The rise of the smartphone
Twenge noticed a troubling correlation between when smartphones became popular and when rates of mental health problems among teens and young adults began skyrocketing.
“It’s also when the decline of in-person social interaction began to accelerate,” Twenge said, adding that she can’t be certain smartphones are the cause. “Whether it’s someone you’ve never met or it’s friends and family, spending time with people face to face is linked with happiness.”
The less skilled we are at social interaction, of course, the less likely we probably are to seek it out. It’s a self-perpetuating cycle that could have further unanticipated consequences, including less exposure to alternative points of view.
A lack of trust or understanding of other people and their perspectives may be among various ways smartphones could divide a society. Since the dawn of the internet, scholars have worried that users would seek only information that reinforces their existing point of view. Now, thanks to Facebook, Twitter and other smartphone apps whose makers push us information that they think will appeal to us, we no longer need to search for that confirming information; it simply pours out of our phones, Carr said.
“It clearly adds to the polarization of society and people getting more and more extreme in their views,” he said. “I don’t think we can blame the technology for all of this, but it’s definitely amplifying the effect of negative trends that are shaping society at quite a deep level.”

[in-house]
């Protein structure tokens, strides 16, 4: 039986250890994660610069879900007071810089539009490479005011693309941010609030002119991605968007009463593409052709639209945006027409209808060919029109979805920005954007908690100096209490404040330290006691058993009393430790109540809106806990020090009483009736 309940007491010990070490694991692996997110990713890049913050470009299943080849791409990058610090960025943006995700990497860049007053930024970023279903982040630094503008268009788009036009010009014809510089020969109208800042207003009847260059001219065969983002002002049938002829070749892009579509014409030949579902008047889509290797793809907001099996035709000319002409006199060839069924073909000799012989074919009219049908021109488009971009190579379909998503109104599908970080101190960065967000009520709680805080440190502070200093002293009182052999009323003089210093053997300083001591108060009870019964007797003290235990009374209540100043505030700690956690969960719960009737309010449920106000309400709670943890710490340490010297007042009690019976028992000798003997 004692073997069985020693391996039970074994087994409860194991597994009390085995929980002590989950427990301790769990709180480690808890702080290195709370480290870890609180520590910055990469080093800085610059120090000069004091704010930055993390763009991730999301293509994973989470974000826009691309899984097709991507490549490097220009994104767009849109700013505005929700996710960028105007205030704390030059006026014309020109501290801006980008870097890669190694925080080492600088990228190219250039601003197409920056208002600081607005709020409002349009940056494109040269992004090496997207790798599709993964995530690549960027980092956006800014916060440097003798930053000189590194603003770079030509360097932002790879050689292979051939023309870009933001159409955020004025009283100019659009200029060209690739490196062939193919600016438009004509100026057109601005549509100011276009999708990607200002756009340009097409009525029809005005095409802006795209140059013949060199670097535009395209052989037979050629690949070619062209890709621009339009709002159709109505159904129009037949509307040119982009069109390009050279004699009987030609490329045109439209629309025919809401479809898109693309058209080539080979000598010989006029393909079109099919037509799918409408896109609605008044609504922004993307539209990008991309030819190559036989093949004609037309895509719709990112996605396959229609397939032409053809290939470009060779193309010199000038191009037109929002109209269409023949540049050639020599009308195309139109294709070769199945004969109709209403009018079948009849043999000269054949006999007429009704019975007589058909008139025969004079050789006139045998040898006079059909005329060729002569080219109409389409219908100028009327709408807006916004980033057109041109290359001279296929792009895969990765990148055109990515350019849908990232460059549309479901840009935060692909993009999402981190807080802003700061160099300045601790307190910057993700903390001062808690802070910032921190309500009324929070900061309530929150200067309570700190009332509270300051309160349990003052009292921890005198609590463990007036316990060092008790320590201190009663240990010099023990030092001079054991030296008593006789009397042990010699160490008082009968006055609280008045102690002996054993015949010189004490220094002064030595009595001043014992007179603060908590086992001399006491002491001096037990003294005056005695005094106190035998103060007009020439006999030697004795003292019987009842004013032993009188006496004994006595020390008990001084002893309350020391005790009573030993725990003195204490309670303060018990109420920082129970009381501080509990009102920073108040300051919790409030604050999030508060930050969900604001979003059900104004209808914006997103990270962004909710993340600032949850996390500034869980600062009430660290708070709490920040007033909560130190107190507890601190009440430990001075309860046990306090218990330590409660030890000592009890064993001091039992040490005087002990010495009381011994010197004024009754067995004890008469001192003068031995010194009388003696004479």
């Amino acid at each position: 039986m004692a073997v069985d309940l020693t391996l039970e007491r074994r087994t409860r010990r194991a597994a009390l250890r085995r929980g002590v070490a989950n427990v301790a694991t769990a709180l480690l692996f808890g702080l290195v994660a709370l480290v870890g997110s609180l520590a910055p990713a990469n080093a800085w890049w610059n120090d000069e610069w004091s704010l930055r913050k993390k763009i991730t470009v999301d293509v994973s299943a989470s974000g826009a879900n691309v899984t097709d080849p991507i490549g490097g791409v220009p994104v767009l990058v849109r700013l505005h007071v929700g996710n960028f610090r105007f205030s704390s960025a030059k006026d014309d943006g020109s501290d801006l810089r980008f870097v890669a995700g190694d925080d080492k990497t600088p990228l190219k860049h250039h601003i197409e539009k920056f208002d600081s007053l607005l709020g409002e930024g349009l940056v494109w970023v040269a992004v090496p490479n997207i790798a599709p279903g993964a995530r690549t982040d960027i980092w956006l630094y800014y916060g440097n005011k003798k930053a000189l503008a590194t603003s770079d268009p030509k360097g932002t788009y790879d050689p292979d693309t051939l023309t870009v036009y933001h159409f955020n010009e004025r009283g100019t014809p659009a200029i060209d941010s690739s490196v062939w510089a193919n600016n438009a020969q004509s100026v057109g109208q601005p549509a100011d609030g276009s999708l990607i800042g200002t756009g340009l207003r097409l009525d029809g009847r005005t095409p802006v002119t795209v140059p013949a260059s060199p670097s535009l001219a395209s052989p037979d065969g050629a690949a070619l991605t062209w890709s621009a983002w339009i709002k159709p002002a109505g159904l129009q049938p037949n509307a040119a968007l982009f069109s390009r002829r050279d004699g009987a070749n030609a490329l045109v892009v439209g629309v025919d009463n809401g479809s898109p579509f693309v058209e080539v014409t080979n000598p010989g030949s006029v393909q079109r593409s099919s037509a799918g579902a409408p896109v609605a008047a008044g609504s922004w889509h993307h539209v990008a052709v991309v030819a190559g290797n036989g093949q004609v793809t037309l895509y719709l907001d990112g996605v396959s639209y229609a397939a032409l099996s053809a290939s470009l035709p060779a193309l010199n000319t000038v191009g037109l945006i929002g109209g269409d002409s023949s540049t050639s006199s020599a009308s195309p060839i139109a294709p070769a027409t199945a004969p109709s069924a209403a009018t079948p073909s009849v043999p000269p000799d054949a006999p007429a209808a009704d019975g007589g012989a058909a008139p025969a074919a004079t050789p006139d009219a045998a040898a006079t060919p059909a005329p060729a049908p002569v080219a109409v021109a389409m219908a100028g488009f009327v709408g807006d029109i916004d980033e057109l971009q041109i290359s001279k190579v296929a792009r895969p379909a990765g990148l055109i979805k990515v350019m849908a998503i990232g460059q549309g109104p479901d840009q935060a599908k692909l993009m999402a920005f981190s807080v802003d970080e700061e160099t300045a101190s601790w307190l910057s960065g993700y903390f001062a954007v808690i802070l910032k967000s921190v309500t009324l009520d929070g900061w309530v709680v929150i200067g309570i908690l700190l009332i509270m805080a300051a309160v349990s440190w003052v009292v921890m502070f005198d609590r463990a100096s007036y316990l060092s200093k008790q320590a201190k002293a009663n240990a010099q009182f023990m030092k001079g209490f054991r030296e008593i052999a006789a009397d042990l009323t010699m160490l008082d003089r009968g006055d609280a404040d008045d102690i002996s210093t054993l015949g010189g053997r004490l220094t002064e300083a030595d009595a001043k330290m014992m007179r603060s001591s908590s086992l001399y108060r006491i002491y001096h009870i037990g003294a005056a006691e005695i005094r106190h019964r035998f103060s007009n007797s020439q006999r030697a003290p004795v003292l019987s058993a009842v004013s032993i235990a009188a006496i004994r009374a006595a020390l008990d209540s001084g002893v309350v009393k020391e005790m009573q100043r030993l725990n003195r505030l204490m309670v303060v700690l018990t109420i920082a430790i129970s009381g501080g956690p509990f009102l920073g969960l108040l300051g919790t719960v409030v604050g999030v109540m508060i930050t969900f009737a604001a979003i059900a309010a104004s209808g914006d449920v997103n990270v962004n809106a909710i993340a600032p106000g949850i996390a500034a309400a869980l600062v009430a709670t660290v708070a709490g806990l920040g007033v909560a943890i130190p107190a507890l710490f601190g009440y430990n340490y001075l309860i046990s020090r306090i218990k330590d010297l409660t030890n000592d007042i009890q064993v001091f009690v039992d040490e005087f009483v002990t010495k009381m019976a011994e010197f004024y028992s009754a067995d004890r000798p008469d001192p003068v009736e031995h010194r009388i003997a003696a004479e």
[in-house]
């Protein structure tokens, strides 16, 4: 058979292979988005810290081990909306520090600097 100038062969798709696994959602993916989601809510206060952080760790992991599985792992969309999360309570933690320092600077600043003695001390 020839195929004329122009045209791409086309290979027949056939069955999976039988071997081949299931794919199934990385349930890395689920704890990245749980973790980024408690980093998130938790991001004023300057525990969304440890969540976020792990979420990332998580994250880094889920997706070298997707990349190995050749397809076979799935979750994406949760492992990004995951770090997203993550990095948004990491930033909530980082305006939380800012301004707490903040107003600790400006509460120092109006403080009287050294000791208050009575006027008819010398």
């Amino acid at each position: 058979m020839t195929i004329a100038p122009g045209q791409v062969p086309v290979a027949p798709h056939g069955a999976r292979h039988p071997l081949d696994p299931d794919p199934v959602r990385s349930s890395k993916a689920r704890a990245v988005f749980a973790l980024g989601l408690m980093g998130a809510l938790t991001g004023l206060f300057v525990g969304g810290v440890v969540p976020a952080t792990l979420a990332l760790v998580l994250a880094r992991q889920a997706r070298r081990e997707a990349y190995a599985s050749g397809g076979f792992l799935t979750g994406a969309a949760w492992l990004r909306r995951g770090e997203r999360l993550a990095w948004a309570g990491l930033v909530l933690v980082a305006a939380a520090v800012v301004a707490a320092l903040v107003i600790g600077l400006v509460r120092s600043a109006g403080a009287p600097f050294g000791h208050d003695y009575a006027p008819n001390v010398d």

Our personal contributions to the streaming information may be altered by our smartphones as well. “We are likely to be less deliberate in our tweets and online posts when composing them on our phones compared to our laptops,” said S. Shyam Sundar, co-director of the Media Effects Research Laboratory at Penn State University and author of the study on helping strangers. “We will be more glib, more raw and less sugar-coated in our commentary, leading to more trolling and polarization in online spaces.”
Finding a balance
None of this is to say that smartphones don’t have great practical and entertainment value. It’s harder now to get lost, but easier to find a date and keep up with friends, kids and the news. And in some ways, a greater diversity of people is at our fingertips. Apps such as Tinder allow people to easily connect with others outside their typical social networks. Occasional smiles from watching cute cat videos aren’t necessarily bad for us either.
“The crux of the problem is figuring out how to get all these amazing benefits of this globally interconnected world without abandoning the things that make us most human,” said Adam Gazzaley, a neuroscientist at the University of California, San Francisco.
For him, that means taking back control over how we use the technology. He is co-developing technology — for smartphones — that aims to improve how our brains function. His video game is in the final stages of FDA approval and would be the first non-drug treatment for ADHD.
Meanwhile, Veissiere’s lab is now testing simple interventions for smartphone users, such as turning off instant notifications, not sleeping with the phone next to you and switching the screen to gray scale to make it less attractive.
In early 2017, Veissiere became concerned enough about the consequences of his own smartphone use to make a bold move: He swapped out his latest greatest iPhone for an old flip phone with no internet connectivity. He now relies on his computer for news, social media and the like. “I have been more productive at work. My social interactions are great. My mood is great,” said Veissiere, adding that he appreciates how the keyboard on his flip phone exercises his brain. “Perhaps it’s a placebo effect. But it has worked really well for me.”
“It’s possible to slow down,” he added. “We’re not necessarily doomed and trapped.”